One GOP sponsor is breath of life for online political ad regulation
Lindsey Graham is giving a slim but firm reed to those hoping at least one democracy reform priority gets through Congress before the next election.
Like a singular crocus in a field of snow, the South Carolinian is standing out this week after agreeing to become the first Senate Republican to sponsor the Honest Ads Act, the shorthand name for legislation that would boost disclosure requirements for campaign advertising online.
Proponents of the bill are hoping support from someone who's become one of President Trump's most vocal congressional allies will herald the start of a steady build-up of GOP endorsements in the Senate.
It will take at least a dozen more Republicans coming aboard to guarantee the bill could break a filibuster led by their own leader, Mitch McConnell, who is steadfastly opposed to almost all ideas for regulating campaign spending. Even additional sunshine requirements, he says, will stifle the right to free political speech.
The measure would compel the social media behemoths with at least 50 million visitors to disclose the pricing, target audience and identity of the advertisers behind political ads worth more than $500 placed on their platforms. The aim is to help prevent a repeat of one of Russia's most successful infiltrations of the 2016 campaign debate, by ensuring that paid political spots online are covered by the same federal regulations as the advertising on TV and radio.
Similar language is in the political overhaul package the House passed this spring. No Republicans voted for the multifaceted House bill dubbed HR 1, (which McConnell has vowed to bury in the Senate) but a handful have said they would support the Honest Ads Act on its own.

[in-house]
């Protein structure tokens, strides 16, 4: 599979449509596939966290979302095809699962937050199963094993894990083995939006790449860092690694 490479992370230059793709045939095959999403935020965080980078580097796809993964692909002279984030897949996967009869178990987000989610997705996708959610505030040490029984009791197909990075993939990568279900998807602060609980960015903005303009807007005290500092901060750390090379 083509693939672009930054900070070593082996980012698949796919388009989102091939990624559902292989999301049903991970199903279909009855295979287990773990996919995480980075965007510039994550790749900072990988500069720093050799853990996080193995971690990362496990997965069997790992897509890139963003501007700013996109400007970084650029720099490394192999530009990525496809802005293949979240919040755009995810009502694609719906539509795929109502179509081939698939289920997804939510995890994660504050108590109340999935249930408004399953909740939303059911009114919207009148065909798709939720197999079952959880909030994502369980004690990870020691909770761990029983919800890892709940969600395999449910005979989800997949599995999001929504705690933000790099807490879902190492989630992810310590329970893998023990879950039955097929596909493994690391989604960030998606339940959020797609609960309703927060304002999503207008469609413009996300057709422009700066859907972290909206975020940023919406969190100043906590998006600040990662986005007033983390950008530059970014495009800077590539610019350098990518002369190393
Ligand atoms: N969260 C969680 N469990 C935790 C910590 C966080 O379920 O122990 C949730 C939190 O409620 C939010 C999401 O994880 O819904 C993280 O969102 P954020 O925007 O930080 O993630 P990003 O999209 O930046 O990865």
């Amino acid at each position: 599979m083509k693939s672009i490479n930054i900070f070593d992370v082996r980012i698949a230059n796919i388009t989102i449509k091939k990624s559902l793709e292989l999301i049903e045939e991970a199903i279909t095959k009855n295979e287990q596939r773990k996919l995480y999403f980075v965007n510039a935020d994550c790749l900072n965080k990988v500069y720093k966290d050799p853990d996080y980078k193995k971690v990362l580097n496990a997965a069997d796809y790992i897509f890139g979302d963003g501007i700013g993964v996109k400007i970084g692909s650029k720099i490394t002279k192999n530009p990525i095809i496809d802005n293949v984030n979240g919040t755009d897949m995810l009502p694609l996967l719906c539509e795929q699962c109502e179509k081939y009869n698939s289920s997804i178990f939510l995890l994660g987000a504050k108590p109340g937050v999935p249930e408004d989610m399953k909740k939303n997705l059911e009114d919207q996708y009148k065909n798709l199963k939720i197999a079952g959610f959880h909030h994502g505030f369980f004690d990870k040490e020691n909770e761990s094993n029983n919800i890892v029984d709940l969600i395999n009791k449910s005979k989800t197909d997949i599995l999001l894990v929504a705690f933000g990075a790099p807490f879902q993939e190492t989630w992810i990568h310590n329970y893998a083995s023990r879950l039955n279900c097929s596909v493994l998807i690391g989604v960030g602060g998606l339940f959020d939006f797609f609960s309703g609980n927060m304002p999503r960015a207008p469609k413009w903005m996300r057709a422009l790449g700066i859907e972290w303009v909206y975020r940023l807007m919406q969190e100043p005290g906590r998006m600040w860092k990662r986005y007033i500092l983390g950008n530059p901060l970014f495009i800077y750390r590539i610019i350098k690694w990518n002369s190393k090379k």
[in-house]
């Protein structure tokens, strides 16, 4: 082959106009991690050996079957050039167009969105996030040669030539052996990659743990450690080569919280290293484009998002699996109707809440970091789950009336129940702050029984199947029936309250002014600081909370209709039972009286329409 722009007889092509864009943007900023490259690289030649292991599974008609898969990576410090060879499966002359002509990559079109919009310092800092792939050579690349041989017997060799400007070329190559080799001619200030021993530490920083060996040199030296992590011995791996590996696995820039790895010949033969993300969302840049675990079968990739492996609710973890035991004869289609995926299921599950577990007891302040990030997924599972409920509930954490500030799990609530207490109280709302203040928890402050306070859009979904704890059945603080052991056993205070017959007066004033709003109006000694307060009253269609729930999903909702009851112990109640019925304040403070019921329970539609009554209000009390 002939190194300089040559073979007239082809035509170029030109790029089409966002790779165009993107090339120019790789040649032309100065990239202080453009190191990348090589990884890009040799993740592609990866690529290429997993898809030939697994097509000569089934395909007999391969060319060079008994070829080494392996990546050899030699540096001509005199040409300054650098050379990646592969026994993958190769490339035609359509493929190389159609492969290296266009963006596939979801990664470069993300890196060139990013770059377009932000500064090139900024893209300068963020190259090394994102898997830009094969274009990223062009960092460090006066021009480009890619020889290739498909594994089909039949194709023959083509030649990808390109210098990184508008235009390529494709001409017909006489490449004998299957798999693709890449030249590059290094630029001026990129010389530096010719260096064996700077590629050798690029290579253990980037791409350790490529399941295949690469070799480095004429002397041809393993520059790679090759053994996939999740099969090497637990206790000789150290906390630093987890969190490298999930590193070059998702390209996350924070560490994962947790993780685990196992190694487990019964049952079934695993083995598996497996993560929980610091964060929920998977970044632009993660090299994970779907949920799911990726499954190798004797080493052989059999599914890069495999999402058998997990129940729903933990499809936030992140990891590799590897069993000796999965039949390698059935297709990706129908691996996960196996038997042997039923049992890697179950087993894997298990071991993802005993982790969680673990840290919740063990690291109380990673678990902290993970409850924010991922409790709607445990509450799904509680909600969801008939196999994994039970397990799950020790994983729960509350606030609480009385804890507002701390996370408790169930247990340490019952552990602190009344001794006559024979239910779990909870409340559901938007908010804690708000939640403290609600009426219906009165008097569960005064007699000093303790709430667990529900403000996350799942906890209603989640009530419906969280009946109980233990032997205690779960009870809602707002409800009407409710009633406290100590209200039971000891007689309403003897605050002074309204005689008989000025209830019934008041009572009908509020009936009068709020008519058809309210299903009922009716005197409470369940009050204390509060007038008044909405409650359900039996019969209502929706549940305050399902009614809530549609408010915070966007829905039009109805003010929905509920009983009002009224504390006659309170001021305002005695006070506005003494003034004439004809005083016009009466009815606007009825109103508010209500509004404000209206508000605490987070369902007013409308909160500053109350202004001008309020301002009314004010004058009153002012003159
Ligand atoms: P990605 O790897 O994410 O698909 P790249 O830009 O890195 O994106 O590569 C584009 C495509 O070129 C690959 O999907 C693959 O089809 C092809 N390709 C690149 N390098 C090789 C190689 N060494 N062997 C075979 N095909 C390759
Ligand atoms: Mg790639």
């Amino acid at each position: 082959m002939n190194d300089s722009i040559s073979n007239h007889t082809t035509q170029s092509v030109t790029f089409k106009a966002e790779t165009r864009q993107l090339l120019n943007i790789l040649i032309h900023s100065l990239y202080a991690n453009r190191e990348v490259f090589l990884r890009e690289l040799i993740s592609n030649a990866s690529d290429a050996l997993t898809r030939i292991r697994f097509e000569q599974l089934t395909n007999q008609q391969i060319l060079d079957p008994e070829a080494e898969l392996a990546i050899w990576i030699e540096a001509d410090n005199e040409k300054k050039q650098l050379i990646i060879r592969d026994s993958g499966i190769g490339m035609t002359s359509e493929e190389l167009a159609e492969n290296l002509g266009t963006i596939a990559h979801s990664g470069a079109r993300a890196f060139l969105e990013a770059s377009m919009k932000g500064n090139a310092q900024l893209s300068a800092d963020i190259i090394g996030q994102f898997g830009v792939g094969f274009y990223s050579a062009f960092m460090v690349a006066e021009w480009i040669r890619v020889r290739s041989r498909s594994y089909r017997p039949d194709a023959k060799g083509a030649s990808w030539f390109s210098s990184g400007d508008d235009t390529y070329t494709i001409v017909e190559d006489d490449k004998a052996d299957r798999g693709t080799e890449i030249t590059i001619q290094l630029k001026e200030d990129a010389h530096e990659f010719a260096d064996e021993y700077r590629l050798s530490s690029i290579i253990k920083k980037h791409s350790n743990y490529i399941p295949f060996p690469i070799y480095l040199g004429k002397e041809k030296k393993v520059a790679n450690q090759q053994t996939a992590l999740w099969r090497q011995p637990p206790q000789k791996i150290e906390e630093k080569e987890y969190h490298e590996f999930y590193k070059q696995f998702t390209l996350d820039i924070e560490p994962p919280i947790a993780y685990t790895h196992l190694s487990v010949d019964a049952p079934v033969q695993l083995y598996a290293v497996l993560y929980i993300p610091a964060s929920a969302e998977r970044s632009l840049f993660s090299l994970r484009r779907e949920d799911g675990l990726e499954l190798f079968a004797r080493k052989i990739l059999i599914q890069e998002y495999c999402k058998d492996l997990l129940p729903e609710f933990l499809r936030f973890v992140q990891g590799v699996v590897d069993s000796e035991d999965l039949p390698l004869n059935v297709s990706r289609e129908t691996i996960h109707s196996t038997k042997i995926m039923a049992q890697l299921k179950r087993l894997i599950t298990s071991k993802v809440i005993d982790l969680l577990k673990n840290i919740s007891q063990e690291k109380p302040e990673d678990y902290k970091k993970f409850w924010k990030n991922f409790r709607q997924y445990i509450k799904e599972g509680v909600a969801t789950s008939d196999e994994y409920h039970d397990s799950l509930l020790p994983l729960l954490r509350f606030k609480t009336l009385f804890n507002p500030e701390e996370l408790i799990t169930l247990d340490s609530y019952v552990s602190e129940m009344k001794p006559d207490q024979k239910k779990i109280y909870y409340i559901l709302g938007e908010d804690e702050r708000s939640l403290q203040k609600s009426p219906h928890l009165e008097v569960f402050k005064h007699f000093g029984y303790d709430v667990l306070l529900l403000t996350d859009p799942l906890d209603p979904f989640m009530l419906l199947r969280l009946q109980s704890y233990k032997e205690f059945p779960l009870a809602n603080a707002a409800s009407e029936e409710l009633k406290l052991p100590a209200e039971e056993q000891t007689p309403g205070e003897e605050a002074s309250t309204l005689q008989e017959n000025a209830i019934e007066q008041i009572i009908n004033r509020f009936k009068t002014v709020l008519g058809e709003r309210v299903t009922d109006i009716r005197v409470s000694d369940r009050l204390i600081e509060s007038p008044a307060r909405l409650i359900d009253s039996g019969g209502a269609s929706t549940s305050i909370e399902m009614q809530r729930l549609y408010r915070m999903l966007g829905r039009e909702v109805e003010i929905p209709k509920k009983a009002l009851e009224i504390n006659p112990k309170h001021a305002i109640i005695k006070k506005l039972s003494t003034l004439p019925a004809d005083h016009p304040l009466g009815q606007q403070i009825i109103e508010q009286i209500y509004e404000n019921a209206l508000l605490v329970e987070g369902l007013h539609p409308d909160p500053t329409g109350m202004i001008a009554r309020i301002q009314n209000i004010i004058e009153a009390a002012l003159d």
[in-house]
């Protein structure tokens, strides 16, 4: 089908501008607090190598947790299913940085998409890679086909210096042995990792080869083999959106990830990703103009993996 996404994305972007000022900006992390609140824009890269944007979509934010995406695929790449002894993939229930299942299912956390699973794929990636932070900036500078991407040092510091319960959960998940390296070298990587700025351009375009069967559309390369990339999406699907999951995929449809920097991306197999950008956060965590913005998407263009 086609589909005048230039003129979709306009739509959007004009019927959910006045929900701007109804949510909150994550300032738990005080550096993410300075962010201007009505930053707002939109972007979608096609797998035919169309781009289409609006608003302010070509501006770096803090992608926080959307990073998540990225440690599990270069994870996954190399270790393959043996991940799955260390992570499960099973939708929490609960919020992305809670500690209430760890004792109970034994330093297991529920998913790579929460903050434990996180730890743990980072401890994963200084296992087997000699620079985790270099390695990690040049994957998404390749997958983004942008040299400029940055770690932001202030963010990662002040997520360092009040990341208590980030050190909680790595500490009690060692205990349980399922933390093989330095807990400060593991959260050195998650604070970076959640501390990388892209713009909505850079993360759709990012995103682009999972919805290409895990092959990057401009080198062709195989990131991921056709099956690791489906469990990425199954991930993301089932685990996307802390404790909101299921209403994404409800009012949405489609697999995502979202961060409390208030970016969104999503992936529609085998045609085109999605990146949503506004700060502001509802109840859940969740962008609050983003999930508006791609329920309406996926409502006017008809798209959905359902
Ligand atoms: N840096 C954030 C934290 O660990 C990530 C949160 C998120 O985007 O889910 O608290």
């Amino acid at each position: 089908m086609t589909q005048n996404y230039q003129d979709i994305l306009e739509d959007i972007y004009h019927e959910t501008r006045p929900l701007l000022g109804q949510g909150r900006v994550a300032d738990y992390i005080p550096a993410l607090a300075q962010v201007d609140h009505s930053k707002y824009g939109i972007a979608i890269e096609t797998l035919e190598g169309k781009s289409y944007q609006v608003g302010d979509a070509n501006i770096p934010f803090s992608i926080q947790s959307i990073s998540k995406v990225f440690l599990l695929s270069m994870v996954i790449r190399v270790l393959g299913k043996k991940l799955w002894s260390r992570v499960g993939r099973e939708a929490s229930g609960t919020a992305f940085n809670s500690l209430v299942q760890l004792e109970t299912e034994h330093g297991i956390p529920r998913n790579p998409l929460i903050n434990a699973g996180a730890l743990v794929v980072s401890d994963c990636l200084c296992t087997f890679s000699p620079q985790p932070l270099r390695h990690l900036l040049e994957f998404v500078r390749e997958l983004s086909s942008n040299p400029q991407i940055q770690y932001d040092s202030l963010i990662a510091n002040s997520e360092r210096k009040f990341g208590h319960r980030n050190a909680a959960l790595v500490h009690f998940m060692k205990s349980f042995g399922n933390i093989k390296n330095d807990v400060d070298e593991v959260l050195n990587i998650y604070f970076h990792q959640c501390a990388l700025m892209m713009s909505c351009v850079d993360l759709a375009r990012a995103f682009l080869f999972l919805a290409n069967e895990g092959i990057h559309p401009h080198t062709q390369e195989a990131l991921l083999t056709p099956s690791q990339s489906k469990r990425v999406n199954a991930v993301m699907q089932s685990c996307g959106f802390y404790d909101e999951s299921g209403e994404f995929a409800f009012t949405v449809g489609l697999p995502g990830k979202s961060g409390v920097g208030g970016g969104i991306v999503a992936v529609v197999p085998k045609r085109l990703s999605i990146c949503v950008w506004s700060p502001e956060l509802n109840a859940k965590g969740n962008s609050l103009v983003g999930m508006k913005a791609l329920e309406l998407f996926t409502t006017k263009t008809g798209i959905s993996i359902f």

Facebook and Twitter endorsed the legislation last year, when they faced withering bipartisan criticism for their inability to confront their central role in the Russian campaign interreference efforts. The sole Senate GOP sponsor until his death was John McCain, whom Graham counted as his closest friend in public life. The prime Senate Democratic advocates are presidential candidate Amy Klobuchar of Minnesota and Mark Warner of Virginia, who has his party's top seat on the Intelligence Committee.
"As we enter another presidential election cycle susceptible to foreign interference, Congress needs to put in place some commonsense guardrails to ensure that this never happens again, starting with the Honest Ads Act," Warner wrote in a recent USA Today op-ed.
The Federal Election Commission has once again punted on establishing rules for identifying who is sponsoring online political advertisements. Thursday marked the fourth consecutive meeting in which the topic fell to the wayside without a clear path forward.
FEC Chairwoman Ellen Weintraub revived debate on the topic in June when she introduced a proposal on how to regulate online political ads. In her proposal, she said the growing threat of misinformation meant that requiring transparency for political ads was "a small but necessary step."
Vice Chairman Matthew Petersen and Commissioner Caroline Hunter put forth their own proposal soon after Weintraub, but the commissioners have failed to find any middle ground. At Thursday's meeting, a decision on the agenda item was pushed off to a later date.
Weintraub's proposal says the funding source should be clearly visible on the face of the ad, with some allowance for abbreviations. But Petersen and Hunter want to allow more flexibility for tiny ads that cannot accommodate these disclaimers due to space.
The California Supreme Court is fast-tracking its review of a challenge to a new law that would require President Trump to make public his tax returns in order to get on the state's ballot for the 2020 election.
A lawsuit seeking to block implementation of the law was filed August 6 by the California Republican Party against Secretary of State Alex Padilla. It claims the law violates California's constitution.
Two other challenges, one filed by Trump's personal lawyers, are pending in federal court.